New members are always welcome. CHESS CLUB meets from 6-9 p.m. in the food court of the Mountainlair. Players of all skill levels are invited to come. For more information, email firstname.lastname@example.org. TRADITIONAL K ARATE CLASS FOR SELF-DEFENSE meets at 9 p.m. in Multipurpose Room A of the Student Recreation Center. THE WVU EQUESTRIAN TEAM meets in Room 2001 of the Agricultural Sciences Building. The English Equestrian Team will meet at 7 p.m. and the Western Equestrian Team will meet at 8 p.m. RESIDENCE HALL ASSOCIATION will meet at 7:30 p.m. Any issues pertaining to residence halls can be brought up and discussed at this meeting. For more information, email RHA@mail.wvu.edu or visit rha.wvu.edu.
WELLNESS PROGRAMS on topics such as drinkWELL, loveWELL, chillWELL and more are provided for interested student groups, organizations or classes by WELLWVU: Wellness and Health Promotion. W E L LW V U : S T U D E N T HEALTH is paid for by tuition and fees and is confidential. For appointments or more information, call 304-293-2311 or visit www.well.edu.wvu/ medical. NARCOTICS ANONYMOUS meets nightly in the Morgan-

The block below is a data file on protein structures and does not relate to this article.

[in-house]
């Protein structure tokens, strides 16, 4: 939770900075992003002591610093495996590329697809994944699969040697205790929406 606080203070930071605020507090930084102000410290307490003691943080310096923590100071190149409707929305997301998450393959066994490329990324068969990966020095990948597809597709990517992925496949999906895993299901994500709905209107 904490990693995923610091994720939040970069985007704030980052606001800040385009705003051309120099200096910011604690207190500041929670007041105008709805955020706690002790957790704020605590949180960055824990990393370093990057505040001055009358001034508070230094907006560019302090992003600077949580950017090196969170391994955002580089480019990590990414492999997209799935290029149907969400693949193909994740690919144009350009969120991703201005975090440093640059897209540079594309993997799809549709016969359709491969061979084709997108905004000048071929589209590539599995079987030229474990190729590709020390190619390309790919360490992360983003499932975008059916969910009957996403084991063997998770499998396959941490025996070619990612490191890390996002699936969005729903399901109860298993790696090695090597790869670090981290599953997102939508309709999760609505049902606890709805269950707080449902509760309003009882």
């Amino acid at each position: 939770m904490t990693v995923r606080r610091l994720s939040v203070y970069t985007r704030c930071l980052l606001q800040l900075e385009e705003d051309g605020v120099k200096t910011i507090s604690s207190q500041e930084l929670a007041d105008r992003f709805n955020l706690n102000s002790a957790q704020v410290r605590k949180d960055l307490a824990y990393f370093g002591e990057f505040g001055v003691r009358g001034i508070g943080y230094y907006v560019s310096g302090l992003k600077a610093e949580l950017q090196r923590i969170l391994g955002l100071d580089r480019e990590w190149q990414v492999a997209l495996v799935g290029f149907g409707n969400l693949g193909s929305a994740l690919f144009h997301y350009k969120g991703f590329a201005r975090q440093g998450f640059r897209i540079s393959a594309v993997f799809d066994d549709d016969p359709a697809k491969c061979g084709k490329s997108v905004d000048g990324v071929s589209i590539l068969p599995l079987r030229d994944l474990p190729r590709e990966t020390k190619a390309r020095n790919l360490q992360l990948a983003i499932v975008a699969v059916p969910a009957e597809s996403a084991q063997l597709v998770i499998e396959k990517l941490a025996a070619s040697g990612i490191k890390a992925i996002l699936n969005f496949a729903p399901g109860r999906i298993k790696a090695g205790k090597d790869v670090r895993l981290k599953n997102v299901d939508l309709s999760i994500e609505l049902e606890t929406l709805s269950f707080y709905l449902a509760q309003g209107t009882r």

tions for regular appearance in the Campus Calendar. These announcements must be resubmitted each semester. The editors reserve the right to edit or delete any submission. There is no charge for publication. Questions should be directed to the Campus Calendar editor at 304-293-5092.
town and Fairmont areas. For more information, call the helpline at 800-766-4442 or visit www.mrscna.org. ALCOHOLICS ANONYMOUS meets daily. To find a meeting, visit www.aawv.org. For those who need help urgently, call 304-291-7918. CONFIDENTIAL COUNSELING SERVICES are provided for free by the Carruth Center for Psychological and Psychiatric Services. A walk-in clinic is offered weekdays from 9 a.m.-4 p.m. Services include educational, career, individual, couples and group counseling. Please visit www.well. wvu.edu to find out more information. WOMEN, INFANTS AND CHILDREN needs volunteers. WIC provides education, supplemental foods and immunizations for pregnant women and children under five years of age. For more information, call 304-598-5180 or 304-598-5185. NEW FALL SEMESTER GROUP THERAPY OPPORTUNITIES are available for free at the Carruth Center. The groups include Understanding Self and Others, Sexual Assault Survivors Group, Mountaineer Men: An Interpersonal Process Group, and Know Thyself: An Interpersonal Process Group. For more information call 2934431 or contact email@example.com.